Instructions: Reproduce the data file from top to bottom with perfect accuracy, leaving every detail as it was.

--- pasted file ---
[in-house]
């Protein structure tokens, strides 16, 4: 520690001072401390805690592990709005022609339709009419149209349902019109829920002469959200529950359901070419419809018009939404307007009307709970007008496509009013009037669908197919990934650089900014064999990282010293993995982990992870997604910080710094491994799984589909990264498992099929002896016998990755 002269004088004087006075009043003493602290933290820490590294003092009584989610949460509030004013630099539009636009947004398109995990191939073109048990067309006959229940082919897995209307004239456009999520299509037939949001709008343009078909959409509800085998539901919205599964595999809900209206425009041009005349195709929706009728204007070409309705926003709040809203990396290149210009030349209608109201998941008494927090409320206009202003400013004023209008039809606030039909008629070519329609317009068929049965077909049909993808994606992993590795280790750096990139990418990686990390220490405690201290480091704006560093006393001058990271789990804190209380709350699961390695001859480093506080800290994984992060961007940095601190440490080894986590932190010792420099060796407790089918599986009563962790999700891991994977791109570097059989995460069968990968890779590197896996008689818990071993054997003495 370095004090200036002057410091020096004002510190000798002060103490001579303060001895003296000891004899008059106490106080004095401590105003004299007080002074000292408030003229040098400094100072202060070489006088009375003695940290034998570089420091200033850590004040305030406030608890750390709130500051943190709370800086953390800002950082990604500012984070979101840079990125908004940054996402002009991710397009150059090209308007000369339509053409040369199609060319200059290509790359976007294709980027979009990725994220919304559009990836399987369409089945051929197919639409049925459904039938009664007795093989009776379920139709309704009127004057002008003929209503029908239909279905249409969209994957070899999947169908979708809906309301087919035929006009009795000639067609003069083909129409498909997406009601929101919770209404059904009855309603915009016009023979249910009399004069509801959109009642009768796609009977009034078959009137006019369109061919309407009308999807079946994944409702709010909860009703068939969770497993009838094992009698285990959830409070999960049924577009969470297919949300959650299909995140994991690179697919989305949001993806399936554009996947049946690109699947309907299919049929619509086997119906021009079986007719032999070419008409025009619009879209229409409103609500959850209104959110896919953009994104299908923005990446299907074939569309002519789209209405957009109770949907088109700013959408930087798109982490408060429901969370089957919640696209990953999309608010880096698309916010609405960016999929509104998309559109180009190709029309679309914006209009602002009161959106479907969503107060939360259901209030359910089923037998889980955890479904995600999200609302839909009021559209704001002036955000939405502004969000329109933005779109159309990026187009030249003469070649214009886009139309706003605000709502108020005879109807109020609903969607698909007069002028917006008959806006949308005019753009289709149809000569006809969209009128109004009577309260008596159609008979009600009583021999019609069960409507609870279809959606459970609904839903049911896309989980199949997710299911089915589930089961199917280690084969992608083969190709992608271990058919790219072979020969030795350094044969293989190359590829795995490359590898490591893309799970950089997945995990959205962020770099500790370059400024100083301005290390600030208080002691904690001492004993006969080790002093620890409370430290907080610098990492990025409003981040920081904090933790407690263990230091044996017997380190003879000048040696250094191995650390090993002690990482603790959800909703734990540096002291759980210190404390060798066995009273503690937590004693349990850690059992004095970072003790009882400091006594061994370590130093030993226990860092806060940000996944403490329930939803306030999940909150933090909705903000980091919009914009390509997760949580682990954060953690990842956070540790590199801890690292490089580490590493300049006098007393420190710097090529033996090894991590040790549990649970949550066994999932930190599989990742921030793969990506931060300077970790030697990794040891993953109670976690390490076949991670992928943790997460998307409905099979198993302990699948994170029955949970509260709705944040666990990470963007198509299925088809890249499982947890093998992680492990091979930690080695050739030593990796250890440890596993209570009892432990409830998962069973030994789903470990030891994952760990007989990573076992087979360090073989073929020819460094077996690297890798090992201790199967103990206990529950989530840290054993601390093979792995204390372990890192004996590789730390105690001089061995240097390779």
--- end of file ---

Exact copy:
[in-house]
């Protein structure tokens, strides 16, 4: 520690001072401390805690592990709005022609339709009419149209349902019109829920002469959200529950359901070419419809018009939404307007009307709970007008496509009013009037669908197919990934650089900014064999990282010293993995982990992870997604910080710094491994799984589909990264498992099929002896016998990755 002269004088004087006075009043003493602290933290820490590294003092009584989610949460509030004013630099539009636009947004398109995990191939073109048990067309006959229940082919897995209307004239456009999520299509037939949001709008343009078909959409509800085998539901919205599964595999809900209206425009041009005349195709929706009728204007070409309705926003709040809203990396290149210009030349209608109201998941008494927090409320206009202003400013004023209008039809606030039909008629070519329609317009068929049965077909049909993808994606992993590795280790750096990139990418990686990390220490405690201290480091704006560093006393001058990271789990804190209380709350699961390695001859480093506080800290994984992060961007940095601190440490080894986590932190010792420099060796407790089918599986009563962790999700891991994977791109570097059989995460069968990968890779590197896996008689818990071993054997003495 370095004090200036002057410091020096004002510190000798002060103490001579303060001895003296000891004899008059106490106080004095401590105003004299007080002074000292408030003229040098400094100072202060070489006088009375003695940290034998570089420091200033850590004040305030406030608890750390709130500051943190709370800086953390800002950082990604500012984070979101840079990125908004940054996402002009991710397009150059090209308007000369339509053409040369199609060319200059290509790359976007294709980027979009990725994220919304559009990836399987369409089945051929197919639409049925459904039938009664007795093989009776379920139709309704009127004057002008003929209503029908239909279905249409969209994957070899999947169908979708809906309301087919035929006009009795000639067609003069083909129409498909997406009601929101919770209404059904009855309603915009016009023979249910009399004069509801959109009642009768796609009977009034078959009137006019369109061919309407009308999807079946994944409702709010909860009703068939969770497993009838094992009698285990959830409070999960049924577009969470297919949300959650299909995140994991690179697919989305949001993806399936554009996947049946690109699947309907299919049929619509086997119906021009079986007719032999070419008409025009619009879209229409409103609500959850209104959110896919953009994104299908923005990446299907074939569309002519789209209405957009109770949907088109700013959408930087798109982490408060429901969370089957919640696209990953999309608010880096698309916010609405960016999929509104998309559109180009190709029309679309914006209009602002009161959106479907969503107060939360259901209030359910089923037998889980955890479904995600999200609302839909009021559209704001002036955000939405502004969000329109933005779109159309990026187009030249003469070649214009886009139309706003605000709502108020005879109807109020609903969607698909007069002028917006008959806006949308005019753009289709149809000569006809969209009128109004009577309260008596159609008979009600009583021999019609069960409507609870279809959606459970609904839903049911896309989980199949997710299911089915589930089961199917280690084969992608083969190709992608271990058919790219072979020969030795350094044969293989190359590829795995490359590898490591893309799970950089997945995990959205962020770099500790370059400024100083301005290390600030208080002691904690001492004993006969080790002093620890409370430290907080610098990492990025409003981040920081904090933790407690263990230091044996017997380190003879000048040696250094191995650390090993002690990482603790959800909703734990540096002291759980210190404390060798066995009273503690937590004693349990850690059992004095970072003790009882400091006594061994370590130093030993226990860092806060940000996944403490329930939803306030999940909150933090909705903000980091919009914009390509997760949580682990954060953690990842956070540790590199801890690292490089580490590493300049006098007393420190710097090529033996090894991590040790549990649970949550066994999932930190599989990742921030793969990506931060300077970790030697990794040891993953109670976690390490076949991670992928943790997460998307409905099979198993302990699948994170029955949970509260709705944040666990990470963007198509299925088809890249499982947890093998992680492990091979930690080695050739030593990796250890440890596993209570009892432990409830998962069973030994789903470990030891994952760990007989990573076992087979360090073989073929020819460094077996690297890798090992201790199967103990206990529950989530840290054993601390093979792995204390372990890192004996590789730390105690001089061995240097390779």